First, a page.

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The History Of Life

by: Emmett Heathcote

The History Of Life GLY 1101

Emmett Heathcote
GPA 3.69

Jose Longoria

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Jose Longoria
Class Notes
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This 5 page Class Notes was uploaded by Emmett Heathcote on Monday October 12, 2015. The Class Notes belongs to GLY 1101 at Florida International University taught by Jose Longoria in Fall. Since its upload, it has received 15 views. For similar materials see /class/221777/gly-1101-florida-international-university in Geology at Florida International University.


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Date Created: 10/12/15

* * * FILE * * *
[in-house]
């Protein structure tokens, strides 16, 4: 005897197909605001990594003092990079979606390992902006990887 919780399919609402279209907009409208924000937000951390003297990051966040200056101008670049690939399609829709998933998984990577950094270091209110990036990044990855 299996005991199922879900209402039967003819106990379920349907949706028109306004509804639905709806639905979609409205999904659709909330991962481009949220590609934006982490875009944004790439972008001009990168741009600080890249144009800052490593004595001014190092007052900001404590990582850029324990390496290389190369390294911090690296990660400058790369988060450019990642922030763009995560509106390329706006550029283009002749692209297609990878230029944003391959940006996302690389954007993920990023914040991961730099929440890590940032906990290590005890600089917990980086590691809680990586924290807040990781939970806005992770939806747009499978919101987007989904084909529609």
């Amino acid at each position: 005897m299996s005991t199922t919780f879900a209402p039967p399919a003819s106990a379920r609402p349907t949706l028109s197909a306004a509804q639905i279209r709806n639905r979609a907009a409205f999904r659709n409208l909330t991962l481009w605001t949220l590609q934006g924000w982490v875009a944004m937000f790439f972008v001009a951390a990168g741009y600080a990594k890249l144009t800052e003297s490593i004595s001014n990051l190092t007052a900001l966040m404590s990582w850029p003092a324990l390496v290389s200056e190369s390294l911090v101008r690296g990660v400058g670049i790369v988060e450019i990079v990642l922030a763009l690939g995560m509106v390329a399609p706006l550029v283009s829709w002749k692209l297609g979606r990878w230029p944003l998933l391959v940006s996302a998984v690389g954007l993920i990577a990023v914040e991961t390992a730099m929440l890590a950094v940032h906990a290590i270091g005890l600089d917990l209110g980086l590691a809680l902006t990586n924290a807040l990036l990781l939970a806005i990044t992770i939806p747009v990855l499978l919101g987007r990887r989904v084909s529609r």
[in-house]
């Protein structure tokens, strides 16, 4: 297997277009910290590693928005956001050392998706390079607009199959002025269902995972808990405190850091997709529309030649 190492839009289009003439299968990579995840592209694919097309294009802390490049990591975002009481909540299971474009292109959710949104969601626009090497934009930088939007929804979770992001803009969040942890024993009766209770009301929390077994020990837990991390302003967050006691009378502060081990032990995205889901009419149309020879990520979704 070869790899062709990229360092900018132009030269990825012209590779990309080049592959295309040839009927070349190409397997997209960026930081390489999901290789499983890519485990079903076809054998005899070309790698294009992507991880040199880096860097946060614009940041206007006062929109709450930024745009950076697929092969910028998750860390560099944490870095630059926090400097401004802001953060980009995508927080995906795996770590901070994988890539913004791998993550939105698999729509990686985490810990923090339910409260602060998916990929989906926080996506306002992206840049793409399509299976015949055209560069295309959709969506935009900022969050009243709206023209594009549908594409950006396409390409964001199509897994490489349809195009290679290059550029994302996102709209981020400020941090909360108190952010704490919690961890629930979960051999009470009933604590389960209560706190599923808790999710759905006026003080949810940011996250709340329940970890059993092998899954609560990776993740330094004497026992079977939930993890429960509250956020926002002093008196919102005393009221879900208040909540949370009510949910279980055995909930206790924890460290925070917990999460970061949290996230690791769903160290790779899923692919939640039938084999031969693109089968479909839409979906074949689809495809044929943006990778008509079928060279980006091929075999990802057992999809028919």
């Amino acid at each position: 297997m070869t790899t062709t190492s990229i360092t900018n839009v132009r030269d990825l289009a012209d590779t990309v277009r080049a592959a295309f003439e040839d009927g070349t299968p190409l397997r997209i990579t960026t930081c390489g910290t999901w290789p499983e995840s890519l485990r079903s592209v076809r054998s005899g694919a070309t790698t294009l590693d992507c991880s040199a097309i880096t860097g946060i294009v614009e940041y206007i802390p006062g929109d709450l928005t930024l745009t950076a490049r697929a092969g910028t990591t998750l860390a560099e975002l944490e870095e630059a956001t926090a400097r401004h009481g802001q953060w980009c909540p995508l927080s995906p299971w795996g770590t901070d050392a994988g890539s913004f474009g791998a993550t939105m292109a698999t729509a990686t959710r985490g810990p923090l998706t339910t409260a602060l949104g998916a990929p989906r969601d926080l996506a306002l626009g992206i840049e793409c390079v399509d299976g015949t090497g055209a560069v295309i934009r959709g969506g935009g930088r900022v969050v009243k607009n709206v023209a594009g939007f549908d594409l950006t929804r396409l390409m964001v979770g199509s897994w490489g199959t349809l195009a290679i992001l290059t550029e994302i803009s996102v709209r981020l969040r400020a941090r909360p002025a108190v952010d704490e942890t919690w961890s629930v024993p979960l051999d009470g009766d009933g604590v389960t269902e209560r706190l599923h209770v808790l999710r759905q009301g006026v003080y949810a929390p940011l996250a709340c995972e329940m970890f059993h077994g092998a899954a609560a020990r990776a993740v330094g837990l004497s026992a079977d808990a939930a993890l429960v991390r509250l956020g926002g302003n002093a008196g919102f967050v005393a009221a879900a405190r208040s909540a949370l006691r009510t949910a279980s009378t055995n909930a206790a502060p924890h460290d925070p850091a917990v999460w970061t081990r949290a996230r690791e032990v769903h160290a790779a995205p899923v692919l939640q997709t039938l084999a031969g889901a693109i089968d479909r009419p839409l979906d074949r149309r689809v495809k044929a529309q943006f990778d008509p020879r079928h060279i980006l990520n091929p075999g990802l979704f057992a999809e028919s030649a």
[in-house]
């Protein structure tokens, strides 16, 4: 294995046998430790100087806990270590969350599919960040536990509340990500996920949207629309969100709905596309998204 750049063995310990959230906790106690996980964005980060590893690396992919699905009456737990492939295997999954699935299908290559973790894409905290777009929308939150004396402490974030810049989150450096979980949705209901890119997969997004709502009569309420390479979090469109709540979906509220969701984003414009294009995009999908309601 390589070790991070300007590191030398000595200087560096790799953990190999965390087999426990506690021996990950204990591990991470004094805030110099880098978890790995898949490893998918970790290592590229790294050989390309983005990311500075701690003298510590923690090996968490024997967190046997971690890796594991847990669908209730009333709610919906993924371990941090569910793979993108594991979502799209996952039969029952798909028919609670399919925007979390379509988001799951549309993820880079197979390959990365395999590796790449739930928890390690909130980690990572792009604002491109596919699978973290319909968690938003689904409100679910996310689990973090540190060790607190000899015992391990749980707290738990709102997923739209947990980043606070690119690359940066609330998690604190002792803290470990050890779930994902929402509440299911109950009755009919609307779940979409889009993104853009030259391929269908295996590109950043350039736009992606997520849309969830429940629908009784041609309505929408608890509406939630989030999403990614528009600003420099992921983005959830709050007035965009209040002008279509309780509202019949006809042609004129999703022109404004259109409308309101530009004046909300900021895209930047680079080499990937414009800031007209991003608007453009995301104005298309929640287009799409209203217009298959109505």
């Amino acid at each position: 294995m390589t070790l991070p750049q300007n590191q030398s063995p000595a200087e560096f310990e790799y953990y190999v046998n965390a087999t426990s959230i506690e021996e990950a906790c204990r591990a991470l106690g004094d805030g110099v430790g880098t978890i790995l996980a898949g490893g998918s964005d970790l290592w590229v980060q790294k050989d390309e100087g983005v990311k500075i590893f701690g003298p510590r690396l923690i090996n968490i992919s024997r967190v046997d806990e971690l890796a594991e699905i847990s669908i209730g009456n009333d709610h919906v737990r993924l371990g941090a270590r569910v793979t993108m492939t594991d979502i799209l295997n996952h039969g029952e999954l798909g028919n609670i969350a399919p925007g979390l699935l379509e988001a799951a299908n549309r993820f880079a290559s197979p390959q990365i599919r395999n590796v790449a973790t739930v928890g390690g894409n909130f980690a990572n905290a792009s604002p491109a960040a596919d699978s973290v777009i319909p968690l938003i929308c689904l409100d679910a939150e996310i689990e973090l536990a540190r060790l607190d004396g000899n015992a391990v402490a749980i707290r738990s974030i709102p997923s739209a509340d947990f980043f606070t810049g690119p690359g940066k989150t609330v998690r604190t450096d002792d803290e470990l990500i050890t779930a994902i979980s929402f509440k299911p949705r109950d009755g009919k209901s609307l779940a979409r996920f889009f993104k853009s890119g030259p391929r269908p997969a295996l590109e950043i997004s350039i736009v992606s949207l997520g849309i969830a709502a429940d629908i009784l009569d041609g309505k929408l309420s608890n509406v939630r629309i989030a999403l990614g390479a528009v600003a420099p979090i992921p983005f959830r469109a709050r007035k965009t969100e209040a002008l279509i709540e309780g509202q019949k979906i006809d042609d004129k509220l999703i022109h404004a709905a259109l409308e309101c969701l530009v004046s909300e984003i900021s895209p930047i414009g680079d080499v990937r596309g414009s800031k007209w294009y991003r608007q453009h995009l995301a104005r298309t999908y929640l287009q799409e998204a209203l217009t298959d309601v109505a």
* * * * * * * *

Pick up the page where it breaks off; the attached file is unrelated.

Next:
THE VERTEBRATES Chordates phylum Chordata are deuterostome coelomates whose nearest relatives in the animal kingdom are the echinoderms the only other deuterostomes However unlike echinoderms chordates are characterized by a notochord jointed appendages and segmentation Four features characterize the chordates and have played an important role in the evolution of the phylum 1 A single hollow nerve cord runs just beneath the dorsal surface of the animal In vertebrates the dorsal nerve cord differentiates into the brain and spinal cord 2 A flexible rod the notochord forms on the dorsal side of the primitive gut in the early embryo and is present at some developmental stage in all chordates The notochord is located just below the nerve cord The notochord may persist throughout the life cycle of some chordates or be displaced during embryonic development as in most vertebrates by the vertebral column that forms around the nerve cord 3 Pharyngeal slits connect the pharynx a muscular tube that links the mouth cavity and the esophagus with the outside In terrestrial vertebrates the slits do not actually connect to the outside and are better termed pharyngeal pouches Pharyngeal pouches are present in the embryos of all vertebrates They become slits open to the outside in animals with gis but disappear in those lacking gis The presence of these structures in all vertebrate embryos provides evidence of their aquatic ancestry 4 Chordates have a postanal tail that extends beyond the anus at least during their embryonic development Nearly all other animals have a terminal anus The Nonvertebrate Chordates Nonvertebrate chordates have a notochord but no backbone The tunicates subphylum Urochordata are a group of about 1250 species of marine animals Most of them are sessile as adults with only the larvae having a notochord and nerve cord As adults they exhibit neither a major body cavity nor visible signs of segmentation Most species occur in shallow waters but some are found at great depths Lancelets are scaleess fishike marine chordates a few centimeters long that occur widely in shallow water throughout the oceans of the world Lanceets subphylum Cephalochordata were given their English name because they resemble a ancet a small two edged surgical knife There are about 23 species of this subphylum Most of them belong to the genus Branchiostoma formerly called Amphioxus a name still used widely In anceets the notochord runs the entire length of the dorsal nerve cord and persists throughout the animal39s ife Characteristics of Vertebrates The evolution of vertebrates involved invasions of sea land and air Vertebrates subphylum Vertebrata are chordates with a spinal column The name vertebrate comes from the individual bony or cartilaginous segments caed vertebrae that make up the spine Vertebrates differ from the tunicates and anceets in two important respects 1 Vertebral column In all vertebrates except the earliest fishes the notochord is replaced during the course of embryonic development by a vertebral column figure 348 The column is a series of bony or cartilaginous vertebrae that enclose and protect the dorsal nerve cord like a sleeve 2 Head Vertebrates have a distinct and well differentiated head the brain is fully encased within a protective box the skull or cranium made of bone or cartilage For this reason the vertebrates are sometimes called the craniate chordates In addition to these two key characteristics vertebrates differ from other chordates in other important respects 1 Neural crest A unique group of embryonic cells called the neural crest contributes to the development of many vertebrate structures These cells develop on the crest of the neural tube as it forms by invagination and pinching together of the neural plate Neural crest cells then migrate to various locations in the developing embryo where they participate in the development of a variety of structures 2 Internal organs Internal organs characteristic of vertebrates include a liver kidneys and endocrine glands The ductless endocrine glands secrete hormones that help regulate many of the body39s functions All vertebrates have a heart and a closed circulatory system In both their circulatory and their excretory functions vertebrates differ markedly from other animals 3 Endoskeleton The endoskeleton of most vertebrates is made of cartilage or bone Cartilage and bone are specialized tissue containing fibers of the protein collagen compacted together Bone also contains crystals of a calcium phosphate salt Bone forms in two stages First collagen is laid down in a matrix of fibers along stress lines to provide flexibility and then calcium minerals infiltrate the fibers providing rigidity The great advantage of bone over chitin as a structural material is that bone is strong without being brittle The vertebrate endoskeleton makes possible the great size and extraordinary powers of movement that characterize this group Overview of the Evolution of Vertebrates The first vertebrates evolved in the oceans about 470 million years ago They were jawless fishes with a single caudal fin Many of them looked like a flat hot dog with a hole at one end and a fin at the other The appearance of a hinged jaw was a major advancement opening up new food options and jawed fishes became the dominant creatures in the sea MAMMALS CLASS MAMMALIA There are about 4500 living species of mammals class Mammalia the smallest number of species in any of the five classes of vertebrates Most large land dwelling vertebrates are mammals figure 3438 and they tend to dominate terrestrial communities as did the dinosaurs they replaced Major Orders of Mammals Order Typical Examples M Key Characteristics Approximate Number of Living Species Rodentia Beavers mice porcupines rats Small plant eaters Chisel like incisor teeth 1814 Chiroptera Bats Flying mammals Primarily fruit or insect eaters elongated fingers thin wing membrane nocturnal navigate by sonar 986 lnsectivora Moles shrews Small burrowing mammals Insect eaters the most primitive placental mammals spend most of their time underground 390 Marsupialia Kangaroos koalas Pouched mammals Young develop in abdominal pouch 280 Carnivora Bears cats raccoons weasels dogs Carnivorous predators Teeth adapted for shearing flesh no native families in Australia 240 Primates Apes humans lemurs monkeys Tree dwellers Large brain size binocular vision opposable thumb group that evolved from a line that branched off early from other mammals 233 Artiodactyla Cattle deer giraffes pigs Hoofed mammals With two or four toes mostly herbivores 211 Cetacea Dolphins porpoises whales Fully marine mammals Streamlined bodies front limbs modified into flippers no hind limbs blowholes on top of head no hair except on muzzle 79 Lagomorpha Rabbits hares pika Rodent like jumpers Four upper incisors rather than the two seen in rodents hind legs often longer than forelegs an adaptation forjumping 69 Pinnipedia Sea lions seals walruses Marine carnivores Feed mainly on fish limbs modified for swimming 34 Edentata Anteaters armadillos sloths Toothless insect eaters Many are toothless but some have degenerate peg like teeth 30 Perissodactyla Horses rhinoceroses zebras Hoofed mammals with one or three toes Herbivorous teeth adapted for chewing 17 Proboscidea Elephants Long trunked herbivores Two upper incisors elongated as tusks largest living land animal 2 Key Mammalian Characteristics Mammals are distinguished from all other classes of vertebrates by two fundamental characteristics hair and mammary glands and are marked by several other notable features Hair All mammals have hair Even apparently naked whales and dolphins grow sensitive bristles on their snouts The evolution of fur and the ability to regulate body temperature enabled mammals to invade colder climates that ectothermic reptiles could not inhabit and the insulation fur provided may have ensured the survival of mammals when the dinosaurs perished Mammary glands All female mammals possess mammary glands that secrete milk Newborn mammals born without teeth suckle this milk Even baby wha es are nursed by their mother39s milk Milk is a fluid rich in fat sugar and protein A liter of human milk contains 11 grams of protein 49 grams of fat 70 grams of carbohydrate chiefly the sugar lactose and 2 grams of minerals critical to early growth such as calcium About 95 of the volume is water critical to avoid dehydration Milk is a very high calorie food human milk has 750 kcal per liter important because of the high energy needs ofa rapidly growing Endothermy As stated previously mammals are endothermic a crucial adaptation to that has allowed them e active at any time of the day or nig tan to colonize n Placenta In most ma mal species emales carry their young in a uterus during development nourishing them through a placenta and give birth to live young The placenta is a specialized organ within the uterus of the pregnant mother that brings the bloodstream of the fetus into close contact with the bloodstream of the mother Teeth Reptiles have homodont dentition meaning that their teeth are all the same However mammals have heterodont dentition with different types of teeth that are highly specialized to match particular eating habits figure 3440 It is usually possible to determine a mammal39s diet simply by examining its teeth Compare the skull of a dog a carnivore and a deer an herbivore The dog39s long canine teeth are well suited for biting and holding prey and some of its premolar and molar teeth are triangular and sharp for ripping off chunks of flesh In contrast canine teeth are absent in deer instead the deer clips off mouthfuls of plants with flat chisellike incisors on its lowerjaw e eer39s molars are large an covered with ridges to ef fectively grind and break up tough plant tissues Rodents such as beavers r awers a have long incisors for c ewing t rough branches or stems T ese incisors are evergrowing that is the ends wear down but new incisor growth maintains the length LD Mammals have different types of specialized teeth While reptiles have all the same kind of teeth mammals have different types of teeth specialized for different feeding ll lClSOfS Canine Carnivores such as dogs have canine teeth that are able to rip food some of the premolars and molars in dogs are also ripping teeth Herbivores such as deer have incisors to chisel off vegetation and molars designed to grind up the plant material In the beaver the chiseling incisors dominate In the elephant the incisors have become specialized weapons and molars grind up vegetation Humans are omnivores we have ripping chiseling and grinding teeth Digestion of plants Most mammals are herbivores eating mostly or only plants Cellulose the major component of plant cell walls forms the bulk of a plant39s body and is a major source of food for mammalian herbivores Hooves and horns Keratin the protein of hair is also the structural building material in claws fingernails and hooves Hooves are specialized keratin pads on the toes of horses cows sheep antelopes and other running mammals The horns of cattle sheep and antelope are composed of a core of bone surrounded by a sheath of keratin The bony core is attached to the skull and the horn is not shed Flight Bats are the only mammals capable of powered flight figure 3441 Like the wings of birds bat wings are modified forelimbs The bat wing is a leathery membrane of skin and muscle stretched over the bones of four fingers